This Jan. 25, 2012 file photo shows the U.S. Supreme Court Building in Washington.  (Associated Press) This Jan. 25, 2012 file photo shows the U.S. Supreme Court Building in Washington. (Associated Press)

"I did it because I believed it was good for the country. I did it because I believe it was good for the American people," he said.

Utah's senior senator, Orrin Hatch, issued this statement: "The American people know that this law violates our deepest constitutional principles of limited government, despite the Supreme Court's ruling today. President Obama's $2.6 trillion health spending law is an unprecedented power grab by this White House that will increase health care costs, add to our skyrocketing national debt and put Washington bureaucrats in between patients and their doctors. This ruling doesn't change the fact that a majority of the people of Utah and across America want this law repealed. The American people will have the last word in the ballot box this November. But let me be absolutely clear, I will continue to fight to repeal this assault on individual liberty and limited government."

Protestors shadows are cast outside the Supreme Court in Washington, Thursday, June 28, 2012, in Washington. (David Goldman, AP) Protestors shadows are cast outside the Supreme Court in Washington, Thursday, June 28, 2012, in Washington. (David Goldman, AP)

"The court's decision illustrates one of the most egregious aspects of Obamacare, that it is a massive tax on the American people during one of the most challenging economic times in our nation's history," said Rep. Rob Bishop, R-Utah. "One of the primary concerns of families and small businesses is the cost of health care. Republicans in Congress have proposed hundreds of reforms that among other things will also lower costs. These reforms ensure that the American people, not Washington, make their own healthcare decisions.

"A one-size-fits-all approach works when you need one solution for one problem. With regards to healthcare, Americans want choices and options to address their unique and diverse needs. The (act) tramples on the rights of Americans to tailor their healthcare coverage. States and the American people, not Washington bureaucrats, are best suited to address our country's healthcare needs."

The shadow of an officer is cast as he stands guard on the steps of the Supreme Court in Washington, Thursday, June 28, 2012. (David Goldman, ASSOCIATED PRESS) The shadow of an officer is cast as he stands guard on the steps of the Supreme Court in Washington, Thursday, June 28, 2012. (David Goldman, ASSOCIATED PRESS)

Retailers from the National Retail Federation expressed "dismay" with the ruling and said the court "missed an opportunity to redress the many shortcomings of the law. As it stands, the law wrongly focuses more on penalizing employers and the private sector than reducing health costs," it said in a prepared statement circulated to media. "For these reasons, NRF has been a consistent skeptic of the Affordable Care Act."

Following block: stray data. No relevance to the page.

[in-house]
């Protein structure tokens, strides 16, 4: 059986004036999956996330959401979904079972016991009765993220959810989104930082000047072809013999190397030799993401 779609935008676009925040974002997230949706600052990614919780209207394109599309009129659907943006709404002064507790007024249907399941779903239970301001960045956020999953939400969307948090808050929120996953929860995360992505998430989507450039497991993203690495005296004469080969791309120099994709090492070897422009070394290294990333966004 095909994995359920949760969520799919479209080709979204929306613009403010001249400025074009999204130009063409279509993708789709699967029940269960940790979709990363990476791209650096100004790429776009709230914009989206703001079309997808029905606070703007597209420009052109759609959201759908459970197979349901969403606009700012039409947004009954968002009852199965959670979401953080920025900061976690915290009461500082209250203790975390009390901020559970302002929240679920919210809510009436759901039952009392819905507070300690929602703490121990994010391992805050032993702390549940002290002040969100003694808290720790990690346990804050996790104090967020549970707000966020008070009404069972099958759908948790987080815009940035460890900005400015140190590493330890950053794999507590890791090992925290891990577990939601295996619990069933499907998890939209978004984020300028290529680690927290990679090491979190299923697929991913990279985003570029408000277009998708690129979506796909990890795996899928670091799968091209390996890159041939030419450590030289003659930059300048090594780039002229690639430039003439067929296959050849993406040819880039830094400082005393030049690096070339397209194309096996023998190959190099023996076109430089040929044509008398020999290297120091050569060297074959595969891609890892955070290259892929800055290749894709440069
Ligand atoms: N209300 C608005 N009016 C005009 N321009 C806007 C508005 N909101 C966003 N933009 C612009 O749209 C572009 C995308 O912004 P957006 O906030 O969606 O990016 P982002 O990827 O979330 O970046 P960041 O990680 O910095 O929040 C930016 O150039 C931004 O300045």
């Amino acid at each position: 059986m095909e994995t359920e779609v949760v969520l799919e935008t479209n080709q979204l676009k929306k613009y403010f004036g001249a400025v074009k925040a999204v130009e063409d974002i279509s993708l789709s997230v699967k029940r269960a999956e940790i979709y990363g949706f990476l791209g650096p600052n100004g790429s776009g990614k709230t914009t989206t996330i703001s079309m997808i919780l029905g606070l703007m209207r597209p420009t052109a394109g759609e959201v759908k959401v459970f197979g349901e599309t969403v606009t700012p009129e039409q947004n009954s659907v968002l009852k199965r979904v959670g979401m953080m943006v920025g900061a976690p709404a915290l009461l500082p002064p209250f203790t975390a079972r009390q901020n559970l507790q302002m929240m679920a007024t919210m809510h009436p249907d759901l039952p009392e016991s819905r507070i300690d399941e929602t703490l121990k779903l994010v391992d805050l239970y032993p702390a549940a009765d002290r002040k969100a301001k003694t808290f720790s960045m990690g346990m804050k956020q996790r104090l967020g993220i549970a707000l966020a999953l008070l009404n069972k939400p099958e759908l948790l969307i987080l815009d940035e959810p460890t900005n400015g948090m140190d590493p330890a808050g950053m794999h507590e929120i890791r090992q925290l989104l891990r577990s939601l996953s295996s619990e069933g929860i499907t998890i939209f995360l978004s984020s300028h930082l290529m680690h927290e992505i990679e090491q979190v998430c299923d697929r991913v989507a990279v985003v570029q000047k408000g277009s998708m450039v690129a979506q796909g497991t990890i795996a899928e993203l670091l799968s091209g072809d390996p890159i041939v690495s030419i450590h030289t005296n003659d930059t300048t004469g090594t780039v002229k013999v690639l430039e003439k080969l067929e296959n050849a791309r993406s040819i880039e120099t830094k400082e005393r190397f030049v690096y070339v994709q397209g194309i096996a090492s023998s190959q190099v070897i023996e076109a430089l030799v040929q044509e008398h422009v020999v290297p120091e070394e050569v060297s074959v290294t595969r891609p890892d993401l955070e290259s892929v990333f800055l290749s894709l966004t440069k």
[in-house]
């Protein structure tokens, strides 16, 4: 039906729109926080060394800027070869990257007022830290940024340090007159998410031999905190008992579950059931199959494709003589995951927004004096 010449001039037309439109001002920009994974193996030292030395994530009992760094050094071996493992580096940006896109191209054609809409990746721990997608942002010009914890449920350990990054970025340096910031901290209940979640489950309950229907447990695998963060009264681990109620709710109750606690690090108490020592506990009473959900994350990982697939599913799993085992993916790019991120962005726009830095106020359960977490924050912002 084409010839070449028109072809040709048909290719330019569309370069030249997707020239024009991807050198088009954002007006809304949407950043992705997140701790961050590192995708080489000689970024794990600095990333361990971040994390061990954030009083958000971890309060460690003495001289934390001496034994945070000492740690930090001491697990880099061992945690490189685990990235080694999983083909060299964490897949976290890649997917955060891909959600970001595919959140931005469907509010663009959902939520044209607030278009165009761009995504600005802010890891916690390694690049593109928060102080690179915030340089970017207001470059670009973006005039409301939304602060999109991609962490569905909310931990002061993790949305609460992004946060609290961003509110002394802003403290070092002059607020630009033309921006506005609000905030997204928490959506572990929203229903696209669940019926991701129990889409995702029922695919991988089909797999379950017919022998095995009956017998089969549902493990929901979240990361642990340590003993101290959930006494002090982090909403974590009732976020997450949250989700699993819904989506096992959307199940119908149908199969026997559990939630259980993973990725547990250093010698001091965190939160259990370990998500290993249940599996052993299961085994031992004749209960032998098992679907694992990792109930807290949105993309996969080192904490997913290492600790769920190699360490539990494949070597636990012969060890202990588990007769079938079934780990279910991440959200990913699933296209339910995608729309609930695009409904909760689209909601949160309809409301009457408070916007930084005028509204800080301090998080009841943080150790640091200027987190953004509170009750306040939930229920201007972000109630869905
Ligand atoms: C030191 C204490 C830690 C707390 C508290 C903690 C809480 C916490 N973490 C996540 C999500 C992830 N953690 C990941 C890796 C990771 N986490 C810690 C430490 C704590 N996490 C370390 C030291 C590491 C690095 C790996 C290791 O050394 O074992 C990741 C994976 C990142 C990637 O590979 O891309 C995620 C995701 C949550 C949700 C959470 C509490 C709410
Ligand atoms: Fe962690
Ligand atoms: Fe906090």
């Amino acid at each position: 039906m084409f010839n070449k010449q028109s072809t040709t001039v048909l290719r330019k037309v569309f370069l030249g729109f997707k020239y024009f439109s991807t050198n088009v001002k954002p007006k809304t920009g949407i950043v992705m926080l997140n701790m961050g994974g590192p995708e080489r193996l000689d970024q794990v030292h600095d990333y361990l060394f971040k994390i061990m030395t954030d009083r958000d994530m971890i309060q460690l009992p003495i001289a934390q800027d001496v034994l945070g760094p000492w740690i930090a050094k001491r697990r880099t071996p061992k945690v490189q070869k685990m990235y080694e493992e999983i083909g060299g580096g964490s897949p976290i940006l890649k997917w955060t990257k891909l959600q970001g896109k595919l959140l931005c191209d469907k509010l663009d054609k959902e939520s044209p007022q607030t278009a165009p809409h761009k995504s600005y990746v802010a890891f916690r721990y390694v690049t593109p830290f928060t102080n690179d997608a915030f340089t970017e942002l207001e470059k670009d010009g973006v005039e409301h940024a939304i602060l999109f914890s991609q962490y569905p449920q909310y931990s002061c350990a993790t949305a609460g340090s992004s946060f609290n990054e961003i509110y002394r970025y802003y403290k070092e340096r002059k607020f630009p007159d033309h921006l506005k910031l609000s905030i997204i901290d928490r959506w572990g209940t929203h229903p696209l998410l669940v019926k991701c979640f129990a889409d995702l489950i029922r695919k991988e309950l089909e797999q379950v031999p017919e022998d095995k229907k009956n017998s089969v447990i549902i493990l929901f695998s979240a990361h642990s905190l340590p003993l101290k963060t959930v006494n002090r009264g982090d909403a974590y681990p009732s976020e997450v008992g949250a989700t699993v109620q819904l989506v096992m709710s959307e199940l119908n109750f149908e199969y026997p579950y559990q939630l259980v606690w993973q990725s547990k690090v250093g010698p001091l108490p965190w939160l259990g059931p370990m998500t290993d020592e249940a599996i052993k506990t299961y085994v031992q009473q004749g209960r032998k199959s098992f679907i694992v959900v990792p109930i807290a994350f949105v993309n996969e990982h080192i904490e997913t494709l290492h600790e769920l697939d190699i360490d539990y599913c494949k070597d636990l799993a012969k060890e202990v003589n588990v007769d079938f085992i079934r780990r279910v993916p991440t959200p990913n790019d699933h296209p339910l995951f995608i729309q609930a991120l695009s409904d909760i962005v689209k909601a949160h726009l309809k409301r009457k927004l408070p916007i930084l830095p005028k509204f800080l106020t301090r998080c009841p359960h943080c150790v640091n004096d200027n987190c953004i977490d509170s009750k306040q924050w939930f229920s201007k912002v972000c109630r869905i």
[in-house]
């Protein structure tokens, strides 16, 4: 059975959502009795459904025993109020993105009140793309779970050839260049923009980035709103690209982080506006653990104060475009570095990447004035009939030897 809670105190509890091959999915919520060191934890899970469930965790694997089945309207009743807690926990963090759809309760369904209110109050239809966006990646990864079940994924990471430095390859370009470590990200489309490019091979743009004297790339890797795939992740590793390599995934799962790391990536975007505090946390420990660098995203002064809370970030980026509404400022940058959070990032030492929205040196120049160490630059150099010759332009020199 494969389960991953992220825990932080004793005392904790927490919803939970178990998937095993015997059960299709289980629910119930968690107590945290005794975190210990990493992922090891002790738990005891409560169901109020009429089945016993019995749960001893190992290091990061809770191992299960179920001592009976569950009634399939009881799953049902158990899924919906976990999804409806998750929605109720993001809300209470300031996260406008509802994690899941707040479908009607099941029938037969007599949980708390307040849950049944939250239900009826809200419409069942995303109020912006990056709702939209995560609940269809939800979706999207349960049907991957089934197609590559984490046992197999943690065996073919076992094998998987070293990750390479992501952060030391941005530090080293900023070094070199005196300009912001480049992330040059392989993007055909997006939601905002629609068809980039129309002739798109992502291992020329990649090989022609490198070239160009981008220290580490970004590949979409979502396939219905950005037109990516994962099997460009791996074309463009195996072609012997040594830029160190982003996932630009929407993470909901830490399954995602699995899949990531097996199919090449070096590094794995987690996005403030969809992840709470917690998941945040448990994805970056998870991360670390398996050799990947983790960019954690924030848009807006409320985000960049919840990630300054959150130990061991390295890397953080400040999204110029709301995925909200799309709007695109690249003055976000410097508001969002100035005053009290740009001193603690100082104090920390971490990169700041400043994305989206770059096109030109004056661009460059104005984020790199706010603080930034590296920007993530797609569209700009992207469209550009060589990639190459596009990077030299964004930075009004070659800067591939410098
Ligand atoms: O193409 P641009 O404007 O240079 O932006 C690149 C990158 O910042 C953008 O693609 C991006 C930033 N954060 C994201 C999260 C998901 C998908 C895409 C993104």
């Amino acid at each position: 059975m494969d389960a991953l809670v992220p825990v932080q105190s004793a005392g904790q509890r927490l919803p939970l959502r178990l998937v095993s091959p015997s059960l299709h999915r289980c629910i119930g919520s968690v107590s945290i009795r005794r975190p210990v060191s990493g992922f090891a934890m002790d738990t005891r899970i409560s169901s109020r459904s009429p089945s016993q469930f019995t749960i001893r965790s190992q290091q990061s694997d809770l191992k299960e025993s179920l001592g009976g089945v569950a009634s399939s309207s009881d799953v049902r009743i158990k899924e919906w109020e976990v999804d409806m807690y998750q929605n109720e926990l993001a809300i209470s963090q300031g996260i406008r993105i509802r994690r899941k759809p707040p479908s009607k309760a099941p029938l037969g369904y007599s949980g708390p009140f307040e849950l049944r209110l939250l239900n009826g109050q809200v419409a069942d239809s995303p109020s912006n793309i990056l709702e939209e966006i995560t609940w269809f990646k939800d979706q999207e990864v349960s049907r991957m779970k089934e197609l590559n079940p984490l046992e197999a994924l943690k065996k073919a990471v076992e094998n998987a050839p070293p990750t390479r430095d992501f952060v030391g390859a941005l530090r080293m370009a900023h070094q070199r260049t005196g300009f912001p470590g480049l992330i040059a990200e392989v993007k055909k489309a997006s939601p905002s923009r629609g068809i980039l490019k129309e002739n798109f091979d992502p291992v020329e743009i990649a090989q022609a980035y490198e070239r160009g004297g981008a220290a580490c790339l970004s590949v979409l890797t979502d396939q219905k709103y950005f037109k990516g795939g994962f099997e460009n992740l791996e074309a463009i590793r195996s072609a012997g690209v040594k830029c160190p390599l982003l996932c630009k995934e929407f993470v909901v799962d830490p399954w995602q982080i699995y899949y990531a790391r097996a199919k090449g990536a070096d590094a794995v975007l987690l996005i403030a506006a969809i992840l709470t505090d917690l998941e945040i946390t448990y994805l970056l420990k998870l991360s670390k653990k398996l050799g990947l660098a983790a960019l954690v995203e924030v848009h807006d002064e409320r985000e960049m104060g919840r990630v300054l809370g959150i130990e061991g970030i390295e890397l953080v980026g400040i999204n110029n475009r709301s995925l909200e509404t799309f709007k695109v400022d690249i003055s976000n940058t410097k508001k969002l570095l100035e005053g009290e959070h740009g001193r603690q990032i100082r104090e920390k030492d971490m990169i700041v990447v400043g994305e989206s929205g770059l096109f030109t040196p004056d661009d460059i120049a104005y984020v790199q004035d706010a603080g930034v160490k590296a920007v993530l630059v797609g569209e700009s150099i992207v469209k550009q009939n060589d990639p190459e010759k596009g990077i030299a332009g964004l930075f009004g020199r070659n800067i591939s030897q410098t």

Consumers Union hailed it as a victory for consumers. "Health reform is alive and well and will benefit all of us," said its president, Jim Guest. "But today we are especially thinking of the seriously ill children who will continue to be able to get critical care, the young adults who can stay on their parent's insurance and the seniors who can better afford the prescription drugs they need. For these people and the millions of Americans with pre-existing conditions, the uncertainty is over."

This Oct. 8, 2010 file photo shows the justices of the U.S. Supreme Court at the Supreme Court in Washington. Seated from left are Associate Justices Clarence Thomas, and Antonin Scalia, Chief Justice John Roberts, Associate Justices Anthony M. Kennedy and Ruth Bader Ginsburg. Standing, from left are Associate Justices Sonia Sotomayor, Stephen Breyer, Samuel Alito Jr., and Elena Kagan. (Pablo Martinez Monsivais, File, Associated Press) This Oct. 8, 2010 file photo shows the justices of the U.S. Supreme Court at the Supreme Court in Washington. Seated from left are Associate Justices Clarence Thomas, and Antonin Scalia, Chief Justice John Roberts, Associate Justices Anthony M. Kennedy and Ruth Bader Ginsburg. Standing, from left are Associate Justices Sonia Sotomayor, Stephen Breyer, Samuel Alito Jr., and Elena Kagan. (Pablo Martinez Monsivais, File, Associated Press)

The American Academy of Pediatrics also hailed the court's ruling. Its president, Dr. Robert W. Block, said the act "invests in children's health from the ground up."

The Tax Foundation released a statement calling the ruling flawed and said it was wrong in its definition of what a tax is.

A crowd started gathering near the steps to the Supreme Court on Wednesday, a day before the ruling was expected, to be in place to hear the landmark decision. And media outlets in Washington, D.C., were reporting crowds "crammed in" to hear the decision.

Meanwhile, House Republicans were promising before the decision that if the Court did not strike down the act, they would act to replace pieces of the legislations a bit at a time to get rid of it.

"Obama might have his law, but the GOP has a cause," veteran campaign adviser Terry Holt told The Associated Press. "This promises to galvanize Republican support around a repeal of what could well be called the largest tax increase in American history."

Supreme Court opinion in the Patient Protection and Affordable Care Act, often referred to as ACA or Obamac...